The Daily Mail has set new standards in despicable journalism by publishing a piece in which the author argued that:

“The German slogan “Arbeit Macht Frei” is somewhat tainted by its connection with concentration camps, but its essential message, “work sets you free” still has something serious to commend it.”

Many Benefits and Work commenters have said that the current government work programme and the deaths associated with the work capability assessment put them in mind of that phrase. But this is the first time we have seen the slogan quoted with anything like approval in a mainstream publication.

The offending paragraph has been taken down a month after publication, but a screenshot can still be seen on the New Statesman site.

Boycott Workfare are organising a national day of action on Saturday 8 September against charities involved in Workfare – something that may affect claimants in the ESA work-related activity group if compulsory work placements are introduced. More details from Boycott Workfare.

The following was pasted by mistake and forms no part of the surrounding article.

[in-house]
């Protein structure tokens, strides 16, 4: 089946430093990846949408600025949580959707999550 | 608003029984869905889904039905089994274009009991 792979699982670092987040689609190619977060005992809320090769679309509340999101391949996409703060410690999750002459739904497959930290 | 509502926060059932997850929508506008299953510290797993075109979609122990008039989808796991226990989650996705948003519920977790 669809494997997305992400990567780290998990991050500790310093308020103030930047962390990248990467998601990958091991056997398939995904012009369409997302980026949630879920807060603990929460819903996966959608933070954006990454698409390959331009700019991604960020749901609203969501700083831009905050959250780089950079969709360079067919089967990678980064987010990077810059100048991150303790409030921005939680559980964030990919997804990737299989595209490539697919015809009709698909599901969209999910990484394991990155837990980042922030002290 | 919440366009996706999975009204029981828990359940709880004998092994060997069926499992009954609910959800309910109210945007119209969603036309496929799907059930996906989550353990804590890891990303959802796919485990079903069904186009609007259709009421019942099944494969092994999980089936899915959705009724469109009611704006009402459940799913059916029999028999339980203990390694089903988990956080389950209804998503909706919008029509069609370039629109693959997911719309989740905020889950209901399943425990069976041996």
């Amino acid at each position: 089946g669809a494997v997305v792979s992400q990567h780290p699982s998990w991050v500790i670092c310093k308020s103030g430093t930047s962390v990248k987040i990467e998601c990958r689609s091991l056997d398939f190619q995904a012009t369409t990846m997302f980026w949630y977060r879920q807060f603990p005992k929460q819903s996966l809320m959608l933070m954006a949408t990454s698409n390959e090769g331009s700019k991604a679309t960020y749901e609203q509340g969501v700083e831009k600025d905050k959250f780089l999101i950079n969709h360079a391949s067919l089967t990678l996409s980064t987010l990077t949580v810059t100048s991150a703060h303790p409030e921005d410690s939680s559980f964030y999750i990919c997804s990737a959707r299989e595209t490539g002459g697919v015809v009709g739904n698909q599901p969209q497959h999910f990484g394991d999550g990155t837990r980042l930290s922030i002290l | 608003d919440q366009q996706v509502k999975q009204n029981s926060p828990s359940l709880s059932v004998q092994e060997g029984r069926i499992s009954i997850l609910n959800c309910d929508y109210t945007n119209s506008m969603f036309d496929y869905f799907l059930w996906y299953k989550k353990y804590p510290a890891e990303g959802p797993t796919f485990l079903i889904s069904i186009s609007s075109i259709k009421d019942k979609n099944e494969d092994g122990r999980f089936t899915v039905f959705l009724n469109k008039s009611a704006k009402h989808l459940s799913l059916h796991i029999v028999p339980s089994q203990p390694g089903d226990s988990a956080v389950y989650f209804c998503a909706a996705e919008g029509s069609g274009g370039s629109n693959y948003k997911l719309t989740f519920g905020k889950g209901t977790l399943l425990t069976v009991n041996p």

The TUC are organising a mass demonstration and march from the Embankment in central London to Hyde Park on Saturday 20 October to protest against government cuts. There’s also the opportunity to take part in online action for those who can’t be at the march. More details from A Future That Works.

Pat Onion’s petition on the epetition site against the cuts being forced disproportionately on disabled people has now reached its last two months.

Over 45,000 people have signed, so there’s still a lot more support needed if it’s to reach 100,000 and the chance of a parliamentary debate. As Pat points out:

“Virgin Trains achieved their target within one week. The changes impacting on disabled people will affect far more people. Now is the time to act.”

Janet Rogers

Update from Ron Roberts:The Citizen Advice Bureau will also assist, with claimants appeals, if you think, you have been unfairly treated by the DWP. Also, if the decision of cuts by the DWP, gives unjust hardships, then the ECHR, will look into any case, and assist. I am at present, having my appeal dealt with by the ECHR, against ATOS and the Doctor, who blantly lied, during my assessment.